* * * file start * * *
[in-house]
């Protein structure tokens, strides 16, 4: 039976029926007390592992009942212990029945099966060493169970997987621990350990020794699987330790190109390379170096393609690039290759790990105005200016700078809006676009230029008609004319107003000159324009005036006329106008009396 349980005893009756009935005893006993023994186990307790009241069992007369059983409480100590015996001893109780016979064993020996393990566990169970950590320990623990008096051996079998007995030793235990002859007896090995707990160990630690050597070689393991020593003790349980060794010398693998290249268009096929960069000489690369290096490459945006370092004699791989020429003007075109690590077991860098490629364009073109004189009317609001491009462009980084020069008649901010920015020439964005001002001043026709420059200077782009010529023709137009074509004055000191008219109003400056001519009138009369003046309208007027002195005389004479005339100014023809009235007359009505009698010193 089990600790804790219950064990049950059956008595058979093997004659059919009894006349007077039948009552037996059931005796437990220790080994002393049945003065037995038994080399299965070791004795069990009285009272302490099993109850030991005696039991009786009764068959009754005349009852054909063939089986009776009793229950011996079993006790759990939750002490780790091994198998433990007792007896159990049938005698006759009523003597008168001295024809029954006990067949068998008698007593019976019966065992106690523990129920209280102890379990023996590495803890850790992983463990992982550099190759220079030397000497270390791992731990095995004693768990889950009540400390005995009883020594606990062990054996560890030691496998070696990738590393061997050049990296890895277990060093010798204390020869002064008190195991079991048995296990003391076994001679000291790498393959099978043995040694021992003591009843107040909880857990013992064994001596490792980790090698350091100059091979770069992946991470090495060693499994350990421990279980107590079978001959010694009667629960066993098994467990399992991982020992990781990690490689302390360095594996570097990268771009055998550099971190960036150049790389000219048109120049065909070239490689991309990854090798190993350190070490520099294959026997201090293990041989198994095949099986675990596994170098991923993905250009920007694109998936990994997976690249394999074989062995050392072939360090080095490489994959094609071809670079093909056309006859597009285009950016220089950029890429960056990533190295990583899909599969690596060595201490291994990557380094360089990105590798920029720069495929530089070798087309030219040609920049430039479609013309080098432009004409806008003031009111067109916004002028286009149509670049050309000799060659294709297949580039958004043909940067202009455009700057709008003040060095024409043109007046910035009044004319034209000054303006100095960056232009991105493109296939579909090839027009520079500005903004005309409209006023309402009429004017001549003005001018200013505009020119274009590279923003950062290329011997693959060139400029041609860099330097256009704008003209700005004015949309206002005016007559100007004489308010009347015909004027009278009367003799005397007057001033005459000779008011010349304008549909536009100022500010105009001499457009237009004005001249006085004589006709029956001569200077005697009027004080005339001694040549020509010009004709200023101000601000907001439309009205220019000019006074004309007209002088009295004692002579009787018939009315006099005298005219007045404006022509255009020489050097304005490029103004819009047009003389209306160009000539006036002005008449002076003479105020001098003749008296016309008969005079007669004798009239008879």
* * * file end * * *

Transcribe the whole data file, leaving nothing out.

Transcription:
[in-house]
């Protein structure tokens, strides 16, 4: 039976029926007390592992009942212990029945099966060493169970997987621990350990020794699987330790190109390379170096393609690039290759790990105005200016700078809006676009230029008609004319107003000159324009005036006329106008009396 349980005893009756009935005893006993023994186990307790009241069992007369059983409480100590015996001893109780016979064993020996393990566990169970950590320990623990008096051996079998007995030793235990002859007896090995707990160990630690050597070689393991020593003790349980060794010398693998290249268009096929960069000489690369290096490459945006370092004699791989020429003007075109690590077991860098490629364009073109004189009317609001491009462009980084020069008649901010920015020439964005001002001043026709420059200077782009010529023709137009074509004055000191008219109003400056001519009138009369003046309208007027002195005389004479005339100014023809009235007359009505009698010193 089990600790804790219950064990049950059956008595058979093997004659059919009894006349007077039948009552037996059931005796437990220790080994002393049945003065037995038994080399299965070791004795069990009285009272302490099993109850030991005696039991009786009764068959009754005349009852054909063939089986009776009793229950011996079993006790759990939750002490780790091994198998433990007792007896159990049938005698006759009523003597008168001295024809029954006990067949068998008698007593019976019966065992106690523990129920209280102890379990023996590495803890850790992983463990992982550099190759220079030397000497270390791992731990095995004693768990889950009540400390005995009883020594606990062990054996560890030691496998070696990738590393061997050049990296890895277990060093010798204390020869002064008190195991079991048995296990003391076994001679000291790498393959099978043995040694021992003591009843107040909880857990013992064994001596490792980790090698350091100059091979770069992946991470090495060693499994350990421990279980107590079978001959010694009667629960066993098994467990399992991982020992990781990690490689302390360095594996570097990268771009055998550099971190960036150049790389000219048109120049065909070239490689991309990854090798190993350190070490520099294959026997201090293990041989198994095949099986675990596994170098991923993905250009920007694109998936990994997976690249394999074989062995050392072939360090080095490489994959094609071809670079093909056309006859597009285009950016220089950029890429960056990533190295990583899909599969690596060595201490291994990557380094360089990105590798920029720069495929530089070798087309030219040609920049430039479609013309080098432009004409806008003031009111067109916004002028286009149509670049050309000799060659294709297949580039958004043909940067202009455009700057709008003040060095024409043109007046910035009044004319034209000054303006100095960056232009991105493109296939579909090839027009520079500005903004005309409209006023309402009429004017001549003005001018200013505009020119274009590279923003950062290329011997693959060139400029041609860099330097256009704008003209700005004015949309206002005016007559100007004489308010009347015909004027009278009367003799005397007057001033005459000779008011010349304008549909536009100022500010105009001499457009237009004005001249006085004589006709029956001569200077005697009027004080005339001694040549020509010009004709200023101000601000907001439309009205220019000019006074004309007209002088009295004692002579009787018939009315006099005298005219007045404006022509255009020489050097304005490029103004819009047009003389209306160009000539006036002005008449002076003479105020001098003749008296016309008969005079007669004798009239008879």